Wednesday, January 26, 2011

Narration and the Silver Skates

and the Silver Skates

Three degrees F greeted us one morning this week. Pennsylvania has had temperatures suitable for freezing ponds for ice-skating. All our snow, however, has gotten in the way. I dug up a pair of our girls’ skates in memory of some thrilling days on ice. Placed outside the door they embrace the season and display an appreciation for it.

This gesture worked as a kind of therapy for me. It helped to uplift one who naturally sinks under the weather in January.

Roaming the rooms of the house to peruse our bookshelves for winter themes led me to our copy of Hans Brinker or the Sliver Skates by Mary Mapes Dodge (1830-1905). I opened its pages to reacquaint myself with the illustrations. They are of an early edition and make a colorful decoration for this post.

Leafing through Hans Brinker I stopped at the last page. Handwriting caught my eye. It was an inscription: “Read to Sophia in the winter of 1990 by Mom.”   If I meant to start a trend in those days I didn’t succeed. I must have been distracted by the ongoing business of reading aloud itself and all the other details of living the educational life. For it seems I had forgotten my initial idea of jotting down a record at the close of a book. I haven’t come across another inscription like it so far.

A Book of Virtues

I remember choosing Hans Brinker because I was familiar with the 1960’s made-for-TV Disney film I watched as a child. It was filmed in the beautiful land of Holland. Its characters showed a love of family, determination, patience in adversity, a willingness to work toward an unselfish goal, and trust in God. I decided also to read Hans Brinker for the purpose of developing my student’s skill of narration. The more I read of Miss Charlotte Mason’s original writings the more I understood what a critical part narration had to play in her educational method.

Walking on New Ground

I certainly was walking on new ground in those days. Home teaching had dawned but the sun was really just rising. When you consider what limited information was available for all us “do-it-yourselfers” I was glad to have Miss Mason’s writings. But with all the reading I did on education I never strayed from Miss Mason’s time-honored ideas. I clung to them. They spoke the clearest to my mind and heart. Not only was the educational method I was trying new to me, the books themselves were new.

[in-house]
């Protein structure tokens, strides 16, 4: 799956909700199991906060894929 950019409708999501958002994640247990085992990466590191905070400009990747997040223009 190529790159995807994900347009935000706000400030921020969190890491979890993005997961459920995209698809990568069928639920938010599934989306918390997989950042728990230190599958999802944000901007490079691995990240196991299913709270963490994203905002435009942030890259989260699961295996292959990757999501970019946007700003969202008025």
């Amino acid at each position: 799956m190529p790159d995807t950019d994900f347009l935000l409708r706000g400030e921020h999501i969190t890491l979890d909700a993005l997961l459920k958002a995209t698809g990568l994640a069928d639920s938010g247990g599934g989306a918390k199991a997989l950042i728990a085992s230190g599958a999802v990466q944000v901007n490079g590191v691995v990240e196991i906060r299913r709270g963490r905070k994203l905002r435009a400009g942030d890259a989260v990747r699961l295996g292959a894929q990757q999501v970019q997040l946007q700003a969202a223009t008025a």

Feeding the Soul

As it was with all the children’s classics on our shelves, with each reading aloud I was reading the story for the first time. I experienced the satisfaction of feeding my children’s souls with inspiring literature, while I took joy in feeding my own soul what I had missed in my childhood. For the home teacher this is just one perk that comes with the job.

A Child's Telling

What is the method of narration? Simply put it is the child telling back in his own words what has just been read aloud to him. As the student matures he reads to himself and provides an oral or written narration to the teacher. Narration is brainwork. It is personal. It is personable. For the talker builds a relationship with the listener - and visa versa.

The modern author Jane M. Healy, Ph.D. in her book, Endangered Minds says, “. . . unless [children] possess the internal sense of responsibility for extracting the meaning, [of what they read] they are engaged in a hollow and unsatisfying exercise.” Pg. 25